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Mother Earth Father Sky (The Ivory Carver Trilogy, 1) [Kindle Edition]

Sue Harrison
4.4 out of 5 stars  See all reviews (94 customer reviews)

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Book Description

A young woman fights for survival amid the brutality of the last Ice Age

It’s 7056 BC, a time before history. On the first day that Chagak’s womanhood is acknowledged within her Aleut tribe, she unexpectedly finds herself betrothed to Seal Stalker, the most promising young hunter in the village. A bright future lies ahead of Chagak—but in one violent moment, she loses her entire way of life. Left with her infant brother, Pup, and only a birdskin parka for warmth, Chagak sets out across the icy waters on a quest for survival and revenge.
Mother Earth Father Sky is the first book of the Ivory Carver Trilogy, which also includes My Sister the Moon and Brother Wind.

Editorial Reviews

From Publishers Weekly

Chagak, a primitive Amerindian woman, survives the massacre of her tribe and family and later challenges gender roles by learning to be both child-bearer and hunter. According to PW , the "childlike language, slow-paced plot and unsophisticated characterizations" here are no threat to Jean Auel's novels of the prehistoric wilderness.
Copyright 1991 Reed Business Information, Inc.

From Library Journal

Harrison has gone back 9000 years in time to tell the story of Chagak, a young woman who struggles to survive when her family and village are slaughtered by the warlike Short Ones. Her only ally is a crippled recluse who offers her shelter on his island. But what can either of them do when Chagak is demanded in marriage by one of the men who killed her family? Likely to be compared to Jean Auel's "Earth's Children" books, Harrison's novel is constructed on a much smaller scale, but her depiction of early American civilizations is nevertheless convincing. Chagak is a believable and appealing heroine; readers will care what happens to her. Given the popularity of fiction set in prehistoric times, this should be in demand in public libraries. Literary Guild main selection; previewed in Prepub Alert, LJ 3/1/90.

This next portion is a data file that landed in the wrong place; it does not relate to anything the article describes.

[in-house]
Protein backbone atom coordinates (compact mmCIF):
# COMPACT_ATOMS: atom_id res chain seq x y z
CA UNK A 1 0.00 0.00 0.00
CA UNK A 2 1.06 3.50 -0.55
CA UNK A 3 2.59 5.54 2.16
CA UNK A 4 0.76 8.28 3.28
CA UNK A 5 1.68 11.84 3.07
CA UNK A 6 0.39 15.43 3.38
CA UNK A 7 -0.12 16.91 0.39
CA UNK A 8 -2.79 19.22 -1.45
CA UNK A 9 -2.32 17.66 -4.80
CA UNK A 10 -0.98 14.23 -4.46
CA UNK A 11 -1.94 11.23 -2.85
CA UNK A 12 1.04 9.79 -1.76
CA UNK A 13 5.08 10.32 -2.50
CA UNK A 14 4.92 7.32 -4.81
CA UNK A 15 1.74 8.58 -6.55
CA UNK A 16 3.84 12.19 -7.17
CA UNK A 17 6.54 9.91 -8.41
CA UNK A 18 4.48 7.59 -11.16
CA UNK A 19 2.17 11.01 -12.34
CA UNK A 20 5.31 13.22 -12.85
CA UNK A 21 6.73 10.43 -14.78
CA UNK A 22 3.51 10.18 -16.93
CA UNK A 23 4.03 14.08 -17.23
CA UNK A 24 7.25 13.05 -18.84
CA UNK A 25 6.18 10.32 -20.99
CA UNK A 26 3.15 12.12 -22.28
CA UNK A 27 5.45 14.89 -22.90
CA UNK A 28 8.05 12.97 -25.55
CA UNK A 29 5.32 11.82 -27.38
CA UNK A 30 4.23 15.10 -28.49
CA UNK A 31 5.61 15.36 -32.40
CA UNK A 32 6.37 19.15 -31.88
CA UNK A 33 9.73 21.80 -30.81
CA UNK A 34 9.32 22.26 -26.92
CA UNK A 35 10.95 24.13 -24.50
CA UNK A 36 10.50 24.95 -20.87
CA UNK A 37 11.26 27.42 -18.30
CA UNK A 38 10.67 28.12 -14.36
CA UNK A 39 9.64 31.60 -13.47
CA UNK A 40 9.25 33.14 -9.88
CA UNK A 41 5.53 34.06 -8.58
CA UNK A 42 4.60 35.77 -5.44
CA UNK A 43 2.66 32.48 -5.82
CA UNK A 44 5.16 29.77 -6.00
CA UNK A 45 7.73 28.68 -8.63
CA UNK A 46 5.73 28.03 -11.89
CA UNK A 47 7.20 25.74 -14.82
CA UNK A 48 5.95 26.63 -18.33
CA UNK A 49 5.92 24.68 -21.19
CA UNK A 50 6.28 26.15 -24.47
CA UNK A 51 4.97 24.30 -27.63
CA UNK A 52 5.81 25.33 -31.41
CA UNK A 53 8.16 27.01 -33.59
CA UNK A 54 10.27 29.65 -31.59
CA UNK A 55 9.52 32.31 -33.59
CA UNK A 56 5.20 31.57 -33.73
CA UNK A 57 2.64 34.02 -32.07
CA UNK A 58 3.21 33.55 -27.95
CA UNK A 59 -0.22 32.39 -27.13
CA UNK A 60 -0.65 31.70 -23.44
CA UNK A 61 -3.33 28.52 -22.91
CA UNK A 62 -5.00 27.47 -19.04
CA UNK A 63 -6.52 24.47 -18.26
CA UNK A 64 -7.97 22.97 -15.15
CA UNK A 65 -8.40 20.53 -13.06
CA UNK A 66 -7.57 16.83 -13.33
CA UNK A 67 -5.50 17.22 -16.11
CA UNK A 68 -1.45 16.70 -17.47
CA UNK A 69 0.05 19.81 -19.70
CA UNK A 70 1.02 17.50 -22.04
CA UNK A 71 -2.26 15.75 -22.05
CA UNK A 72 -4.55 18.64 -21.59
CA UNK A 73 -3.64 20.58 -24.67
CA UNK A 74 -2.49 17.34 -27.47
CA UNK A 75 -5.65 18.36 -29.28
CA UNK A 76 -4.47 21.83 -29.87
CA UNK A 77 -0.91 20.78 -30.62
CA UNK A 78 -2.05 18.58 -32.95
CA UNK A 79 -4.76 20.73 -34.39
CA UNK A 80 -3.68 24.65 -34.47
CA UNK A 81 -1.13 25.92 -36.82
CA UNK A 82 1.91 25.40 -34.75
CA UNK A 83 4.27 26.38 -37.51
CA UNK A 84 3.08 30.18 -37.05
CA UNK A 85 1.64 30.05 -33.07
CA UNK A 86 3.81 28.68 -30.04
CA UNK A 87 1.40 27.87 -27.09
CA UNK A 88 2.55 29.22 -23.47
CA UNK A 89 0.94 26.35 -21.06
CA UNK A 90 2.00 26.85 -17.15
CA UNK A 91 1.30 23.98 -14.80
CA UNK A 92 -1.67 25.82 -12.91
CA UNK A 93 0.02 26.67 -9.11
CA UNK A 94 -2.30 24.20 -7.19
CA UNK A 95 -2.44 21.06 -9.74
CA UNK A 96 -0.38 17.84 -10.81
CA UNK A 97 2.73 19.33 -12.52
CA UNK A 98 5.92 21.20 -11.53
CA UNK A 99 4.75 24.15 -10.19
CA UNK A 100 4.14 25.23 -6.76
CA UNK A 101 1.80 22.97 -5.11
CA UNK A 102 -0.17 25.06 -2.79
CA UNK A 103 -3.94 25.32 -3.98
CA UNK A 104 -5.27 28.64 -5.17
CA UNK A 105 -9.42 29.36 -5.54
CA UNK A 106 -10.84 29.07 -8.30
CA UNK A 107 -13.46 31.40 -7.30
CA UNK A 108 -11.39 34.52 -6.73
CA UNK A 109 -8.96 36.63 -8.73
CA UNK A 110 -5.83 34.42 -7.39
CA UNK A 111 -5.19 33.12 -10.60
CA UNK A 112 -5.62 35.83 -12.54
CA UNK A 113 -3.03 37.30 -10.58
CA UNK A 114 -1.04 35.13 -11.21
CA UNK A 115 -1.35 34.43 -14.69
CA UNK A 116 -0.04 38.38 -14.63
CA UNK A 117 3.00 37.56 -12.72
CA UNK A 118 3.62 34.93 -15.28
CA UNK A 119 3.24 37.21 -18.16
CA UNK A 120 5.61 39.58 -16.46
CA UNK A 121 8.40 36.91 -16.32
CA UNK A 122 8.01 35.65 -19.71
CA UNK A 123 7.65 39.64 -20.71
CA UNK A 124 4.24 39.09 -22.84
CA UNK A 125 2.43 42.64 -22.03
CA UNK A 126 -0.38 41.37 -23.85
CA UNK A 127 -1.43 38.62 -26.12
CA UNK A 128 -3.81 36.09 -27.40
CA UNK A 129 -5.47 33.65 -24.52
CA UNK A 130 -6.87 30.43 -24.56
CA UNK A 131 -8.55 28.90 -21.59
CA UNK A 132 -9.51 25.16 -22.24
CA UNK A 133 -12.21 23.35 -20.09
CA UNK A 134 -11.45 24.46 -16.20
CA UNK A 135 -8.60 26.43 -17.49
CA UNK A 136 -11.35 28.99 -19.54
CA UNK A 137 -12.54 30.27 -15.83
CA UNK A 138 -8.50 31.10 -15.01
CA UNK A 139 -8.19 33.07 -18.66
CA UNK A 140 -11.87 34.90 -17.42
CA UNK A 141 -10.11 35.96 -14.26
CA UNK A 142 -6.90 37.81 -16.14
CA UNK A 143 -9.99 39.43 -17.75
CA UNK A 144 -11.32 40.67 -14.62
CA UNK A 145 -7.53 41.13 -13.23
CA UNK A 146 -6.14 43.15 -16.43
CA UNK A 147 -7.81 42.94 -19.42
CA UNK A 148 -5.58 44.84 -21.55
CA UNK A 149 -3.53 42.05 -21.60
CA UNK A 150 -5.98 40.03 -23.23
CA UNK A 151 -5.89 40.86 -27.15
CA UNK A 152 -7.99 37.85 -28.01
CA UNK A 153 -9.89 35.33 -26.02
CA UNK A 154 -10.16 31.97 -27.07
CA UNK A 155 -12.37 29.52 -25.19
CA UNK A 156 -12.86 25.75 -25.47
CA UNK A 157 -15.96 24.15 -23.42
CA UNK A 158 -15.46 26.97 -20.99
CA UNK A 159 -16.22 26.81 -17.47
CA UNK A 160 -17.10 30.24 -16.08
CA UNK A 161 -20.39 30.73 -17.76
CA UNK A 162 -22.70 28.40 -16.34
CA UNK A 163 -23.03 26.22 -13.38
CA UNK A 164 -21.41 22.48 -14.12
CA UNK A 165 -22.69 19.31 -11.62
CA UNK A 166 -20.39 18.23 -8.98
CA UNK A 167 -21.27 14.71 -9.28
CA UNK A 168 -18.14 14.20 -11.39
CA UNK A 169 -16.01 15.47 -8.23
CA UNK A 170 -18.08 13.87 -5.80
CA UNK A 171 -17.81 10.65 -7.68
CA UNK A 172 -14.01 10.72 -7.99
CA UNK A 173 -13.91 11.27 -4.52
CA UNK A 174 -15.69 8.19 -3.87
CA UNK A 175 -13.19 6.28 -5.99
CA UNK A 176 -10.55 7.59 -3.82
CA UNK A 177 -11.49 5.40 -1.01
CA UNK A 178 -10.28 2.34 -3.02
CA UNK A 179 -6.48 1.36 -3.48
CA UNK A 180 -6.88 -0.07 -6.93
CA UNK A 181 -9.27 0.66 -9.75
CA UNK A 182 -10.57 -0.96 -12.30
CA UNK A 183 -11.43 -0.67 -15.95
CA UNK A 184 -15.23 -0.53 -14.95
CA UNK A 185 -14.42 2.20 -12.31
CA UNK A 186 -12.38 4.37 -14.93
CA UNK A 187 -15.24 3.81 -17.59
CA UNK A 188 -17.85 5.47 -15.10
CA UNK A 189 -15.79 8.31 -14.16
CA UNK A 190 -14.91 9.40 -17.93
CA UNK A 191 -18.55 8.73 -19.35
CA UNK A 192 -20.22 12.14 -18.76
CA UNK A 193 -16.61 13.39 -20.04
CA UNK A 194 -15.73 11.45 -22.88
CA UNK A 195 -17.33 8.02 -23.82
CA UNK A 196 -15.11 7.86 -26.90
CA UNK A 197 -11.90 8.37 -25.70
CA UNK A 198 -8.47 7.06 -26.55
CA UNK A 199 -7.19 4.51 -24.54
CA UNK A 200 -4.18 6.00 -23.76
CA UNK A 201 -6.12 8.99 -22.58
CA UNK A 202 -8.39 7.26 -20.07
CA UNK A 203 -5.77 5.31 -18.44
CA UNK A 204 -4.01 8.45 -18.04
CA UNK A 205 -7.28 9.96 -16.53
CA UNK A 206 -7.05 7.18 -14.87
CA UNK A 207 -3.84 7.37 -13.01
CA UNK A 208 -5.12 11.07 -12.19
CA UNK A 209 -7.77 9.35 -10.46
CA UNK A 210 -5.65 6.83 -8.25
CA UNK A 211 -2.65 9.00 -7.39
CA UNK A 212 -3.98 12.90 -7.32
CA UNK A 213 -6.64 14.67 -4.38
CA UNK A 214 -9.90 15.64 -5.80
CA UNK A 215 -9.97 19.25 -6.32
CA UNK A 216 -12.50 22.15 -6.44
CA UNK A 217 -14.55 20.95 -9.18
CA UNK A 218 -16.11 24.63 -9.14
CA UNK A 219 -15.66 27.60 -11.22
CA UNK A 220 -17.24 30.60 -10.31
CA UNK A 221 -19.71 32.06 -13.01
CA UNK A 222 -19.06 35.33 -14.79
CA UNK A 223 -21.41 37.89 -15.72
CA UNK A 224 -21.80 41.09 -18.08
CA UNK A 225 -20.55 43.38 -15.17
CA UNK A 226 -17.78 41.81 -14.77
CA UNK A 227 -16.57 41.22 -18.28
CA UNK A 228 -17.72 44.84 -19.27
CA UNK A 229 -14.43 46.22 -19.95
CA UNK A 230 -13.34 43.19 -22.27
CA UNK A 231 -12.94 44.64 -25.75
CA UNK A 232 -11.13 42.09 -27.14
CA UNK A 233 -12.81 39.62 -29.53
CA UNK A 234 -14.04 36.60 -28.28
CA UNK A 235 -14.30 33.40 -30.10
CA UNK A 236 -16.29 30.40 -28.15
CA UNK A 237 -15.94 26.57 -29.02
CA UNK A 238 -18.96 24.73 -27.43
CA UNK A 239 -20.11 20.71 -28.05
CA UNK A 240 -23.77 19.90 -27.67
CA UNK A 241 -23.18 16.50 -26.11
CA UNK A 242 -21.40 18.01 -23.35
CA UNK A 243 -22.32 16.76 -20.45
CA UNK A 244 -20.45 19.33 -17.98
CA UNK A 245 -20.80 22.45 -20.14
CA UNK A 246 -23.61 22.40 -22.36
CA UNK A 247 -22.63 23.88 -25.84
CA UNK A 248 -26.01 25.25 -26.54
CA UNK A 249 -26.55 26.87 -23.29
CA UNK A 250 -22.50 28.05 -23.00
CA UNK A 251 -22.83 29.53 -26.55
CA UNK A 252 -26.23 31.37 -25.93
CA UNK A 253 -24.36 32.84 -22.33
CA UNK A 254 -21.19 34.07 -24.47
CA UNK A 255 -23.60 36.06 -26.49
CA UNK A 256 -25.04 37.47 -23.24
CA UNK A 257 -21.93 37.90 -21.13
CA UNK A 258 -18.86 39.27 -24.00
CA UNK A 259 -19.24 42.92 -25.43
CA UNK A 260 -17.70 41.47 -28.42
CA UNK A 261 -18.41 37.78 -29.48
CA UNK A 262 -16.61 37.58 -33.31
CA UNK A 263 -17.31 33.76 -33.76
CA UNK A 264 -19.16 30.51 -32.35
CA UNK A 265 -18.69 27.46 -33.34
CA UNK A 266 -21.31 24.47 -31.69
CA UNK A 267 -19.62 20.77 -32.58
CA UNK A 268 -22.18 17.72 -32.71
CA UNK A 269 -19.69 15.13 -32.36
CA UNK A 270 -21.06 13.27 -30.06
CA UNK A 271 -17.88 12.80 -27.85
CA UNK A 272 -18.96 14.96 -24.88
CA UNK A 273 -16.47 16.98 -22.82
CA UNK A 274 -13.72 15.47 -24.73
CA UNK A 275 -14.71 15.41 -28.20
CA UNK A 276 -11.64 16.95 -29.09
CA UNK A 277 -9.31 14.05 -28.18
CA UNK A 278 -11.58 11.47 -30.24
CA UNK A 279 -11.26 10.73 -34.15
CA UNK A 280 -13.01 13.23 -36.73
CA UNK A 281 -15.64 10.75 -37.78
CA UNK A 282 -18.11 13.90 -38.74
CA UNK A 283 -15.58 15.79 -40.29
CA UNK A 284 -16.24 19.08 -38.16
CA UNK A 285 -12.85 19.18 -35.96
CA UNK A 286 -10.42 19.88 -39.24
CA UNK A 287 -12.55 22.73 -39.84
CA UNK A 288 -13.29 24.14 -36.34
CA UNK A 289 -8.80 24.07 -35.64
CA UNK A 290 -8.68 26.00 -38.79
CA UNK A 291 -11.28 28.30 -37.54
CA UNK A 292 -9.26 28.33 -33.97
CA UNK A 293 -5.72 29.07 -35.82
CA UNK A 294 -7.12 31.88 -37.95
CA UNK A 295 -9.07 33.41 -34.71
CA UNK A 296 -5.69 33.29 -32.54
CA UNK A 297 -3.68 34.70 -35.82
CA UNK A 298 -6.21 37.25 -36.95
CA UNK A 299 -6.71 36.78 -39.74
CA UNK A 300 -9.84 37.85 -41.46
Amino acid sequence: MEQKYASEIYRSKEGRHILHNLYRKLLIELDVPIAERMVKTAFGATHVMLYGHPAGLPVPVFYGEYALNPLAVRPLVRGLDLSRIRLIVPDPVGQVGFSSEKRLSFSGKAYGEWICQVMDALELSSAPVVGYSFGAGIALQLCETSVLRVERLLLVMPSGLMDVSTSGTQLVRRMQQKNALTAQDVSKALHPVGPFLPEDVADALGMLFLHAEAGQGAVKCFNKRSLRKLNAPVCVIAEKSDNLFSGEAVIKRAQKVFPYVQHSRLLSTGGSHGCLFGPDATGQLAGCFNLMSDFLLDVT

- Beth Ann Mills, New Rochelle P.L., N. Y.
Copyright 1990 Reed Business Information, Inc.

Product Details

  • File Size: 2125 KB
  • Print Length: 313 pages
  • Publisher: Open Road Media; 1st edition (May 28, 2013)
  • Sold by: Amazon Digital Services, Inc.
  • Language: English
  • Text-to-Speech: Enabled
  • X-Ray:
  • Lending: Enabled
  • Amazon Best Sellers Rank: #146,246 Paid in Kindle Store (See Top 100 Paid in Kindle Store)
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Customer Reviews

Most Helpful Customer Reviews
26 of 28 people found the following review helpful
3.0 out of 5 stars Mother Earth Father Sky August 28, 2013
Prehistories are for a hard sell for me. I don't know why, but they are difficult for me to get into so when I manage to find one that holds my interest, I tend to take notice which brings me to Mother Earth Father Sky by Sue Harrison.

Like Song of the River, this piece is character heavy, but what is so remarkable is how distinct, well-rounded and realistic each cast member feels. I can't imagine what goes into painting the motivations, personality and emotional struggles of so many characters so vividly, but Harrison's effort certainly isn't wasted. In point of fact, I feel the authentic quality of her cast is what makes not just this piece, but her entire body of work so exceptional.